When you pursue a career in trucking, one of the first decisions you'll have to make is whether you want to work in long haul or short haul trucking. Take a look at the pros and cons of both types of trucking jobs, and decide which is right for you.
One of the biggest differences between short haul and long haul truckers is the type of rig they drive. Short haul truckers operate smaller vehicles that are easier to operate on city roads, while long haul truckers drive tractor-trailers that carry big loads and have cabs with plenty of room to stretch out.
Time on the Road
If you have a family, a house, or other commitments in your hometown, you need to anticipate what your schedule will look like as a trucker. Most short haul truckers essentially work local trucking jobs. That means they put in a full day trucking in their area, and then they head home for the night.
Long haul truckers find that their trucking jobs occupy much more time on the road, and they may drive with a partner. Many keep regular weekly or monthly schedules, and they might return home over the weekend or every couple of weeks. During the week, they can look forward to getting some rest in their cabs.
As a long haul trucker, you spend most of your time covering long distances in a specific region or cross-country. You'll only make deliveries every few days, after driving hundreds or thousands of miles. When you arrive at your destination, you'll coordinate unloading with the customer and complete paperwork to document your delivery or pickup.
As a short haul driver, you'll make multiple pickups and deliveries each day. While you'll spend some time on the road, a big chunk of your day will include loading, unloading, and coordinating tasks with customers.
One of the reasons many drivers opt for long haul trucking is that it tends to pay more. According to the U.S. Bureau of Labor Statistics (BLS), short haul drivers earn an average of $38,640 per year.
Instead of a standard hourly rate, long haul truckers earn a per-mile rate, along with bonuses. The BLS estimates that heavy tractor-trailer drivers earn an average of $43,680 per year, and those at the top end of the spectrum earn over $62,000 per year.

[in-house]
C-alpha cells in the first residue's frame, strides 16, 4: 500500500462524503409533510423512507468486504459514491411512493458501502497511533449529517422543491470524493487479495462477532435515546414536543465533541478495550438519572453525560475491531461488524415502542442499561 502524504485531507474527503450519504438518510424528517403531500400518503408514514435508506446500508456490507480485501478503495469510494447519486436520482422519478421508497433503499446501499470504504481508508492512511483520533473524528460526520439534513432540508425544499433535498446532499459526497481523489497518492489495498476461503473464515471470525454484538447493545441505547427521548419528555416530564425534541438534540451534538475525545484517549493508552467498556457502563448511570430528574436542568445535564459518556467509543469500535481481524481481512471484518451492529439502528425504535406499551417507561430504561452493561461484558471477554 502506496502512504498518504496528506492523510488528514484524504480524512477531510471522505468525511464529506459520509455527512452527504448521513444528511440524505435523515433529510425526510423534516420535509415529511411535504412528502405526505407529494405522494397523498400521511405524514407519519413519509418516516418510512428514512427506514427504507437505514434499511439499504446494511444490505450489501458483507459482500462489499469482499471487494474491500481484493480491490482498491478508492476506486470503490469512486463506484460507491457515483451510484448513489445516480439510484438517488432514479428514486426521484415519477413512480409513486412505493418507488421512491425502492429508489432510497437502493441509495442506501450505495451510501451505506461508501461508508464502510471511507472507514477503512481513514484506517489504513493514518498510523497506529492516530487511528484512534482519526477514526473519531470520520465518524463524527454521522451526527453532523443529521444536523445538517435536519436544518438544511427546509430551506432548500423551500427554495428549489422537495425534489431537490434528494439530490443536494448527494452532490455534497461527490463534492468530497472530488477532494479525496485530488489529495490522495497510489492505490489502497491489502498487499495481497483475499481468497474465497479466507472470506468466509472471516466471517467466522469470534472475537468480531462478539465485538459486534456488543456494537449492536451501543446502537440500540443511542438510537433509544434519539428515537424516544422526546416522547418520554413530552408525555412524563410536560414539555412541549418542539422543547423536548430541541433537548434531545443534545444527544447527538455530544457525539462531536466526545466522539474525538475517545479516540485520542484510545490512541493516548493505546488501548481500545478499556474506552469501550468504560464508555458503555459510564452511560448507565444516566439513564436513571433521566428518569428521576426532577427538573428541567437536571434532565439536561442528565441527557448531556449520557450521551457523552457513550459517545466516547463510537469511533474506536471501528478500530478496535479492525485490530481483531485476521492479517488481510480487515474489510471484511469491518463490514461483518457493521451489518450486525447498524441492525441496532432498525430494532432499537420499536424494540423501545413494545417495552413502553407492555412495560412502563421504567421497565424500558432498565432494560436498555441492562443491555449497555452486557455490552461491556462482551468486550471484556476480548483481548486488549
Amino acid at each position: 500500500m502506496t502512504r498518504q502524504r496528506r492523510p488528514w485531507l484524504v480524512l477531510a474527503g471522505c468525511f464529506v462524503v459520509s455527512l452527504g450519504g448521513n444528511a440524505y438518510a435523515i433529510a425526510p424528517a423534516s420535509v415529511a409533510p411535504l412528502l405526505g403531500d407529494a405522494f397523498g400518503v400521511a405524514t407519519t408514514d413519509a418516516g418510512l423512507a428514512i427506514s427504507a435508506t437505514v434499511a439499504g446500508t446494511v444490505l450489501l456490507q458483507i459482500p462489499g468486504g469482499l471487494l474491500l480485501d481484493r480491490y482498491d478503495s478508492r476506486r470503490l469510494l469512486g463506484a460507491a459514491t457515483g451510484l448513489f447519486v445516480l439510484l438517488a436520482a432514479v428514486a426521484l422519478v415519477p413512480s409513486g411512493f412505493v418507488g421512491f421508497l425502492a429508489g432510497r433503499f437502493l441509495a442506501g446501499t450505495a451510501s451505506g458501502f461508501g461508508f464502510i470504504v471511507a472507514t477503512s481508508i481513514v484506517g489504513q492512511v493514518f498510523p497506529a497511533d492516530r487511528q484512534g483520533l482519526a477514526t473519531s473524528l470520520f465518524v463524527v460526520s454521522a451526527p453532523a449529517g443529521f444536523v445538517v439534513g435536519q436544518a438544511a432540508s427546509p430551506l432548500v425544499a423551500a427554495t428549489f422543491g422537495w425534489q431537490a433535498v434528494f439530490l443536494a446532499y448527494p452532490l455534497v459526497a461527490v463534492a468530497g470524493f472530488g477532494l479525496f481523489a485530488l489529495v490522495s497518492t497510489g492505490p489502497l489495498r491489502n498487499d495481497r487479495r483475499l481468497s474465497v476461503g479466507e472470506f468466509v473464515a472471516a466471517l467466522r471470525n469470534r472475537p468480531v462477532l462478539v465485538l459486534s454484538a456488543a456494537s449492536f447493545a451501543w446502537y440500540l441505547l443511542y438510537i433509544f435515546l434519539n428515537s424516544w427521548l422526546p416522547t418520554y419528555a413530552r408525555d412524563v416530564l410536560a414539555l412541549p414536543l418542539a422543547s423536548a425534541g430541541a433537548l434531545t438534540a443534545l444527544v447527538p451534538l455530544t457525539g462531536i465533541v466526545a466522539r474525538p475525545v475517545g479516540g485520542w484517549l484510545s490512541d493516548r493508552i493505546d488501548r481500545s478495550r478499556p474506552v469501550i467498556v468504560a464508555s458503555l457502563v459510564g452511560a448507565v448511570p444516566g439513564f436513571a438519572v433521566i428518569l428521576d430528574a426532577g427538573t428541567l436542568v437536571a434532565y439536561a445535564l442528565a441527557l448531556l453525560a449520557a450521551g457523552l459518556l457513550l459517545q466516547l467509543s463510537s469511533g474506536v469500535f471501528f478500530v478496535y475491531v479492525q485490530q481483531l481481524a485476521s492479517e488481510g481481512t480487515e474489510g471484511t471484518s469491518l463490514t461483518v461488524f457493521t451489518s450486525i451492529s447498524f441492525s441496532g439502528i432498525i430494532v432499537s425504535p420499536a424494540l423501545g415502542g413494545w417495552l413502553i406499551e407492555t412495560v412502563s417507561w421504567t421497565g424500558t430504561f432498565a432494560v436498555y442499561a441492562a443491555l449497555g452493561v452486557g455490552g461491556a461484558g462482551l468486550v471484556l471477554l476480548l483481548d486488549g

For short haul drivers, on-the-job expenses tend to be minimal. You might spend a few dollars on a cup of coffee or a bite to eat once in awhile, but you can keep those costs very low if you're on a budget.
In contrast, long haul drivers' expenses tend to be much higher. Since you're spending days or weeks at a time away from home, you can expect to spend money on meals, snacks, showers, and even a comfortable bed once in awhile. If you're committed to long haul trucking and don't need to maintain a home, you might be able to cut costs by not having a home base.
Quality of Life
Quality of life varies between short haul and long haul trucking jobs. If you want a job that requires physical activity, a standard daily schedule, and the ability to clock out and go home at the end of the day, short haul trucking is probably the right choice for you.
If you're looking for freedom on the open road, the ability to see the country, and long stretches away from home, long haul trucking is a great option. Since the job is what you make of it, you can achieve great quality of life on either career path.
Now that you know the pros and cons of short haul and long haul trucking, your next question is probably, "Where can I find trucking jobs near me?" Start doing some research on trucking companies hiring drivers and find a position that works for your lifestyle needs.